*Asking for an Advisor Email Example*


Hello, NAME! I hope that your semester is going well! As I enter my senior year next fall, I will complete my Honors Senior Project to finish my Honors curriculum. This will serve as a research or creative capstone project summarizing my four years at Ball State, particularly my major and areas of interest. My plan is to create/write a PROJECT/RESEARCH PAPER/WEBSITE/QUILT/BOOK OF POETRY/ETC. This project encapsulates my major in MAJOR and interest in SOMETHING ABOUT YOUR PROJECT. (This is where you give a detailed explanation of the project and explain your goals for the capstone/thesis and how it will serve others). 

Your work and research in AREA OF EXPERTISE are similar to the main ideas of my project, and I believe your mentorship and expertise would help me to learn and grow throughout its creation. Because of this, would you be willing to serve as my Honors Senior Project Advisor? Your capacity as Advisor would include WHAT YOUR ADVISOR WOULD BE REQUIRED TO DO THROUGHOUT YOUR PROJECT. I know that you already have a busy schedule with classes and your other ongoing projects, but I believe that my project may also be helpful to your research because of this reason(s). Would you be willing to serve as my advisor? I would truly appreciate the opportunity to work with you as I complete this last step in my Honors curriculum, and your support and mentorship would mean so much. Please let me know if you have any questions about my project, the advisor requirements, etc.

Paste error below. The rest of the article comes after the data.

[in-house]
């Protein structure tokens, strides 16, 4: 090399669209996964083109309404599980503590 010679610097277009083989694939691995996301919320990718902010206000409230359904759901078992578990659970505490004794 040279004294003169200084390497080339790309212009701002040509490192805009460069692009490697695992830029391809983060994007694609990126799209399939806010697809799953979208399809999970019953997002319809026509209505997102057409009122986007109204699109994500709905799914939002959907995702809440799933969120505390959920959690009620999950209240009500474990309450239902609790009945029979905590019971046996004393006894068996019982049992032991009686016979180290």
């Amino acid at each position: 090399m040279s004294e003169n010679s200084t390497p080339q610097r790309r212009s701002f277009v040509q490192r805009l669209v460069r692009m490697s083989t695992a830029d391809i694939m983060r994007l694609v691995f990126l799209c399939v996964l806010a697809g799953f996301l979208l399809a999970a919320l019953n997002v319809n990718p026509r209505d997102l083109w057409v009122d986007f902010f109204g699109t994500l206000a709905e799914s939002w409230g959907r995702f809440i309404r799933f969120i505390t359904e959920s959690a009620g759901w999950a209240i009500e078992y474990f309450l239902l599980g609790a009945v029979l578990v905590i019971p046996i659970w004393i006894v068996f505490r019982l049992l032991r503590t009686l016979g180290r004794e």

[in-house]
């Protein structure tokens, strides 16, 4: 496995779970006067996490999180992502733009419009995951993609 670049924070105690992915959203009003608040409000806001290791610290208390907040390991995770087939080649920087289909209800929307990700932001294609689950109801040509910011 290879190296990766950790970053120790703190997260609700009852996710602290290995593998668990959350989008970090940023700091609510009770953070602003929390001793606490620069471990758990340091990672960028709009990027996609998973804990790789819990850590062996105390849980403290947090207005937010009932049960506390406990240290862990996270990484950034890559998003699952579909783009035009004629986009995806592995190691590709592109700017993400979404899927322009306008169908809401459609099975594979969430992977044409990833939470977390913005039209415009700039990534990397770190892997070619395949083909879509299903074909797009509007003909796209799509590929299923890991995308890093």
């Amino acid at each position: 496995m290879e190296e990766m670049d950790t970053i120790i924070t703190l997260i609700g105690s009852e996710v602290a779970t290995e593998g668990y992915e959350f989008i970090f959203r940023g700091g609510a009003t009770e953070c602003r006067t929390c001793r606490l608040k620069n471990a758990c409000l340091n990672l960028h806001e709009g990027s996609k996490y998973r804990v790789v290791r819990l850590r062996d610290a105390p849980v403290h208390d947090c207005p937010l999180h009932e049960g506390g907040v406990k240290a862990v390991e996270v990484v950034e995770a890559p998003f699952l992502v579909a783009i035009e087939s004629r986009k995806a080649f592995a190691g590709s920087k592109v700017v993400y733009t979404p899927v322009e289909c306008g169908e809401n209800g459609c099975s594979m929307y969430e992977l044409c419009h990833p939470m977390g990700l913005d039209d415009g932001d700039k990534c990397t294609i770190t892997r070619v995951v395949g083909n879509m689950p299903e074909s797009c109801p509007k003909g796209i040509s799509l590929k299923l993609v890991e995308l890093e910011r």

Thank you so much in advance for your consideration. I look forward to hearing from you. Have a wonderful week!

Thank You!


Asking to Connect w

ith Someone on Cardinal Connect or LinkedIn